Supercharge Your Chair-Massage Business

Equipment and mobile technologies make a difference

By Rebecca Jones
[Ten for Today]

1. Make Your Chair Work for You

Chair massage usually focuses on easily accessible areas like the head, neck, shoulders, back, arms, and hands. But, if you want to work on a client’s low back, look for a chair that allows for horizontal positioning. The Dolphin II, made by Pisces Productions, is capable of going from vertical to a horizontal position that’s similar to a table. 

2. Watch the Weight Limit

Make sure you have the right equipment. “The chair has got to be strong enough to handle whatever client comes along,” says Jeff Riach, founder and CEO of Oakworks. “You don’t want to say ‘yes’ to one person but ‘no’ to someone else who is too big. A person up to 300 pounds needs to be able to safely get on your chair.”

3. Respect the Rest of a Client’s Day

Little things like the face cover matter, too. “People coming during lunch don’t want to return to the office with a big stripe across the forehead,” says Steve Gern, owner of Sew & Sew, which manufactures massage accessories. “After a lot of experimentation, we made face covers that don’t leave a crease on the forehead.” Another option: draping inexpensive paper covers atop more comfortable covers serves both comfort and hygiene needs. 

4. Study for Specialization

Improving your chair massage techniques through continuing education can really set you apart from the competition and help protect your body. “Gliding and kneading techniques you learn in school don’t work when you have to massage over clothing,” says Eric Brown of “You need to learn a new massage vocabulary and adopt a new approach to work effectively and in a way that is easy on your body.”

Also check out; the site is hosted by the father of chair massage, David Palmer, and has a variety of resources.

5. Book and Follow Up 

Full Slate online-scheduling software lets therapists control the duration of appointments. If you’re providing chair massage at a corporate site, for example, employees can see exactly what 15- or 30-minute appointments are open and reserve one.

“You can also send a reminder in advance or follow up with a link to schedule a 60-minute massage at your salon for 10 percent off,” says Bill Lange, cofounder of Full Slate. 

6. Track Records 

Software programs can also help you keep accurate records of chair massage, even with quick turnaround time between appointments. The web-based service Bodywork Buddy includes online scheduling, and also SOAP notes, gift certificate and package tracking, income and expense reports, text and email reminders, and automatic testimonial collection. “It can help keep your massage practice organized all in one place,” says Cindy Iwlew, cofounder of Bodywork Buddy.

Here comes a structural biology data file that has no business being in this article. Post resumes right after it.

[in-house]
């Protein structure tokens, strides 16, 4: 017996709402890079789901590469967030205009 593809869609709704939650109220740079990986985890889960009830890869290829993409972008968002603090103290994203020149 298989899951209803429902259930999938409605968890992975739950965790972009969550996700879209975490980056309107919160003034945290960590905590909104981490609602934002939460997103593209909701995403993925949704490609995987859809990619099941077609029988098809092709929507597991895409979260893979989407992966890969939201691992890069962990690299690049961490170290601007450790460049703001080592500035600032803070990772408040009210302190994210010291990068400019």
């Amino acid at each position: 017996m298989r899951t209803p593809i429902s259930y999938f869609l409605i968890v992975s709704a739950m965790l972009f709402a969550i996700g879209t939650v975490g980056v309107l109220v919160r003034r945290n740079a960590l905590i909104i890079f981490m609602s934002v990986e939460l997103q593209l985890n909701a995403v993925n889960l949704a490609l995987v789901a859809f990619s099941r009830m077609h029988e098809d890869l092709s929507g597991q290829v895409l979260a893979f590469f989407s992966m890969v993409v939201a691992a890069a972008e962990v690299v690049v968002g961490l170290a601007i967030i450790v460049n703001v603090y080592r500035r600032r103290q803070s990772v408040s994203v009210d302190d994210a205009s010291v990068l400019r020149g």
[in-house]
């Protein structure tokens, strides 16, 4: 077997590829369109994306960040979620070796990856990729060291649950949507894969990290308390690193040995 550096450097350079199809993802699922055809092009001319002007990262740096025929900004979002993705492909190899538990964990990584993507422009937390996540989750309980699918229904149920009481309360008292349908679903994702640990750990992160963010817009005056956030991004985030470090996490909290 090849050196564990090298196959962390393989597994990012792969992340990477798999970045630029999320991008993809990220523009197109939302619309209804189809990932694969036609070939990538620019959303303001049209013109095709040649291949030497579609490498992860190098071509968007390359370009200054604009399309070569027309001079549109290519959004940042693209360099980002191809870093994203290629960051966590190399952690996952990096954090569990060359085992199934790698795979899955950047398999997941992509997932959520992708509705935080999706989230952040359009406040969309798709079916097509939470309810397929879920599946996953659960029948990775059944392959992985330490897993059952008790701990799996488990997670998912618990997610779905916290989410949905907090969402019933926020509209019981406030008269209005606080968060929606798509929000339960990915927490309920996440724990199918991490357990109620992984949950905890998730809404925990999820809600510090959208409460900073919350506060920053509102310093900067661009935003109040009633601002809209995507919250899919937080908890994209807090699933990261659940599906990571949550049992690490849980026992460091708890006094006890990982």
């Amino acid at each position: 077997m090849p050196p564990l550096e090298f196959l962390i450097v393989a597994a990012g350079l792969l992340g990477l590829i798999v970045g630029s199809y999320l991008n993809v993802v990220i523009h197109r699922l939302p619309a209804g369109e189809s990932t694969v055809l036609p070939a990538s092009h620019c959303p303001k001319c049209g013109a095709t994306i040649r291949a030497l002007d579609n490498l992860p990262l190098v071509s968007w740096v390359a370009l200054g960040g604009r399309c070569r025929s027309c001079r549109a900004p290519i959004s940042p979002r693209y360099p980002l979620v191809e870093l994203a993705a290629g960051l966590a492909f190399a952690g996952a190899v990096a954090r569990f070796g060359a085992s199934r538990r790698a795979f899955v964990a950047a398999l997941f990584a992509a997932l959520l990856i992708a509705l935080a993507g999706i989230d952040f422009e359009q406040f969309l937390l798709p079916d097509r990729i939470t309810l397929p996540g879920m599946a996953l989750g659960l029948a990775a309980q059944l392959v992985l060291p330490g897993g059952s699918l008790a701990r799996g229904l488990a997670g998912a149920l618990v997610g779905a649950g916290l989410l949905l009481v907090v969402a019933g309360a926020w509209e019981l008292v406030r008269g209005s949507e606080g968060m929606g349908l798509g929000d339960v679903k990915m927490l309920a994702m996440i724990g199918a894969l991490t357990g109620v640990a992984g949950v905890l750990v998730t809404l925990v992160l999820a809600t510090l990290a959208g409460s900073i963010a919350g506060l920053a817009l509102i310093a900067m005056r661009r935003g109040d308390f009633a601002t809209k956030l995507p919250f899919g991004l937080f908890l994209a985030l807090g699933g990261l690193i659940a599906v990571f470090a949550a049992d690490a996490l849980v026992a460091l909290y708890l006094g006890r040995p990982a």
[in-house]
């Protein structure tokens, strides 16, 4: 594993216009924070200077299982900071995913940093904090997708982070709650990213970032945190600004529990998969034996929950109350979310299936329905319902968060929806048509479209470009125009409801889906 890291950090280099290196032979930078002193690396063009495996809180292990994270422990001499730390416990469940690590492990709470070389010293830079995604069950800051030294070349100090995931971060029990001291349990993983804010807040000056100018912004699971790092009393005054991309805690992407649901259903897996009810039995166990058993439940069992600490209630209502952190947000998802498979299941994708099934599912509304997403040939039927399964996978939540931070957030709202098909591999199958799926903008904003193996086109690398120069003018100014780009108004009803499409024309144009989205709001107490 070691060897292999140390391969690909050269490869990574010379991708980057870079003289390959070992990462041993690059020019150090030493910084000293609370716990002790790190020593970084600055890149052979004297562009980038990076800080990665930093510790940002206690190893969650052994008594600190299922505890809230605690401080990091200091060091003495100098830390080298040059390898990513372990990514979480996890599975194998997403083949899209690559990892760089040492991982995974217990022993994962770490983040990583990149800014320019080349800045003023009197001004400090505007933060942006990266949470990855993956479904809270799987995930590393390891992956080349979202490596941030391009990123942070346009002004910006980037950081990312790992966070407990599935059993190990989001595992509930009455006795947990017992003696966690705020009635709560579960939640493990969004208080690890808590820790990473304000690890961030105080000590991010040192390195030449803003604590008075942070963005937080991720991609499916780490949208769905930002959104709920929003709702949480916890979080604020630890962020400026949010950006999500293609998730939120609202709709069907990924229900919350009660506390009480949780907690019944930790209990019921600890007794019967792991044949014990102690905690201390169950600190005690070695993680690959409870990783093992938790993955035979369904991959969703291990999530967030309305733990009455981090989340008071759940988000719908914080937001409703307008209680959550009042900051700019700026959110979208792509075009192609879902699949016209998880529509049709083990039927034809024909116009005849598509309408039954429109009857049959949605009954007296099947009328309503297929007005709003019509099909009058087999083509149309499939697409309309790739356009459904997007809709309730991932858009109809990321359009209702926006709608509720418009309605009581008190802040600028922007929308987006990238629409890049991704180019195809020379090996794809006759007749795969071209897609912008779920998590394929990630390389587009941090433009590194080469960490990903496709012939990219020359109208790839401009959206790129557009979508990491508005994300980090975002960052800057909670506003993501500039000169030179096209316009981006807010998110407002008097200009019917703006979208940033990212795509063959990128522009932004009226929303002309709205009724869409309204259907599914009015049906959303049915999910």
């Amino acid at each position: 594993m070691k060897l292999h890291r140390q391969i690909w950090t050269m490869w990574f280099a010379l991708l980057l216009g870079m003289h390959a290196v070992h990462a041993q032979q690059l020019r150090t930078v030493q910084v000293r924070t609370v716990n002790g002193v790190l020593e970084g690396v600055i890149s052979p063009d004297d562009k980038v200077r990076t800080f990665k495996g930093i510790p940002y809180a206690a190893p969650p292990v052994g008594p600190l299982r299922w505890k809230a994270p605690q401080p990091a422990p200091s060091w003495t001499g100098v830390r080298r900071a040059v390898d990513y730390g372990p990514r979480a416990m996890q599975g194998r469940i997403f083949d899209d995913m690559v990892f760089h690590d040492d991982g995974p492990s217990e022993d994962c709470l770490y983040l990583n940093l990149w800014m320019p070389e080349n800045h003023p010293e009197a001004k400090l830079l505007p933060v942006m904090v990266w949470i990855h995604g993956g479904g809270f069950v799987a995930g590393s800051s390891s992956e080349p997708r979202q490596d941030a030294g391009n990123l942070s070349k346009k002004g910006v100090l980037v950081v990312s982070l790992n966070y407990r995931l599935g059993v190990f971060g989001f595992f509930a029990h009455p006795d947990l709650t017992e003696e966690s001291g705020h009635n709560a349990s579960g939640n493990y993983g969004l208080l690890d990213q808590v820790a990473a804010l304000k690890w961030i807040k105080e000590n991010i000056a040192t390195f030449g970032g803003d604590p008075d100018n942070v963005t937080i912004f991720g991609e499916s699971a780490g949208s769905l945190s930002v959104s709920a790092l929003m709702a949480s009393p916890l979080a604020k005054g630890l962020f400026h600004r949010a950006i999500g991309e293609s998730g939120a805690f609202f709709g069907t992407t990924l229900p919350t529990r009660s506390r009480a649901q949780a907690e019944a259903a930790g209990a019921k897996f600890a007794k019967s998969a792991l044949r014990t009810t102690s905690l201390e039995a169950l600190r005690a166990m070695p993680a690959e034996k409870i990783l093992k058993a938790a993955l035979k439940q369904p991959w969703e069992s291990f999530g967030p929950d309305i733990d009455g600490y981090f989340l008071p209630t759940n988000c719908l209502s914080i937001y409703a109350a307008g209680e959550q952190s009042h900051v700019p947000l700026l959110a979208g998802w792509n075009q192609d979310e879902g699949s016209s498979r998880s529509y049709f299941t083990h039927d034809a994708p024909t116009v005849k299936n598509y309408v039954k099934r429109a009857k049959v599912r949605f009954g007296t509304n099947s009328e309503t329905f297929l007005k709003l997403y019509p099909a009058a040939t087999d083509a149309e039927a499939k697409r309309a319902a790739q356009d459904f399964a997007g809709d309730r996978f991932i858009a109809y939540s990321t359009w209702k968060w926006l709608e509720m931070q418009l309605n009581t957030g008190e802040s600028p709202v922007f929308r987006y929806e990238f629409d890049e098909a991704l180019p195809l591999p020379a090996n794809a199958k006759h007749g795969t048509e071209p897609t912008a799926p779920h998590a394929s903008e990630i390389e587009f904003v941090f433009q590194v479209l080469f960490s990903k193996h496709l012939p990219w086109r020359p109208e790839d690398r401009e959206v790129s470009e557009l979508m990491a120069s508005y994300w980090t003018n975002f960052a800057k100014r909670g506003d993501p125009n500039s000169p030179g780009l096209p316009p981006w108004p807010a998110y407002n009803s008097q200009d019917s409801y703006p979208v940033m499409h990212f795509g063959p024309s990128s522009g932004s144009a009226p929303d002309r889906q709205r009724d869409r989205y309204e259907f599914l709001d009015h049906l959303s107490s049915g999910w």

7. Accept Cards at Your Chair

Even if you’re operating out of a makeshift booth, you can attach a card reader to your smartphone, swipe a transaction, capture your client’s signature, and email a receipt, all in a matter of seconds. 

“Some people say they don’t want to take credit or debit cards because of the transaction fee,” says Dave Garboski, president of the mobile card-processing company CellCharge. “If you get one extra customer a day because you take credit cards, it offsets that fee.”

8. Go Mobile

Your mobile device can also hold important resources. For example, the AnatomyMapp app has musculoskeletal anatomy and palpation images from the book Trail Guide to the Body. Linda Lee, marketing director of the app’s producer, Books of Discovery, views it as ideal for chair-massage therapists. “You may be working on the area around the scapula, and you can show the client an image of the muscles,” Lee says. “And, if a client comes along with something you haven’t seen in a while, it’s a great refresher.” 

9. Create a Loyalty Program

Employing tactile marketing tools can turn chair massage clients into repeat customers. “Loyalty cards are a great way to keep clients coming back,” says Kaitlin Ambrogio, associate public relations manager for Vistaprint. Consider investing in promotional products, too. “By switching out your normal bag for a branded tote, you’ve immediately become a walking advertisement,” Ambrogio says.

10. Take Advantage of ABMP Membership

Don’t forget that has resources to help members grow their chair-massage businesses. “We have wonderful, customizable marketing materials you can brand with your name and contact information,” says Jenny Good, ABMP director of member development. Among them: a newsletter generator; a brochure called “About Seated Massage” that can be distributed at chair-massage events; and downloadable chair-massage guidelines and release forms. Members can also enjoy discounts for companies like Full Slate, Oakworks, and Vistaprint. “ABMP’s Everybody Deserves a Massage Week [July 14–20] is a great time to set up a chair-massage event,” Good says. 

 Rebecca Jones is a tenured Massage & Bodywork freelance writer. She lives and writes in Denver, Colorado. Contact her at

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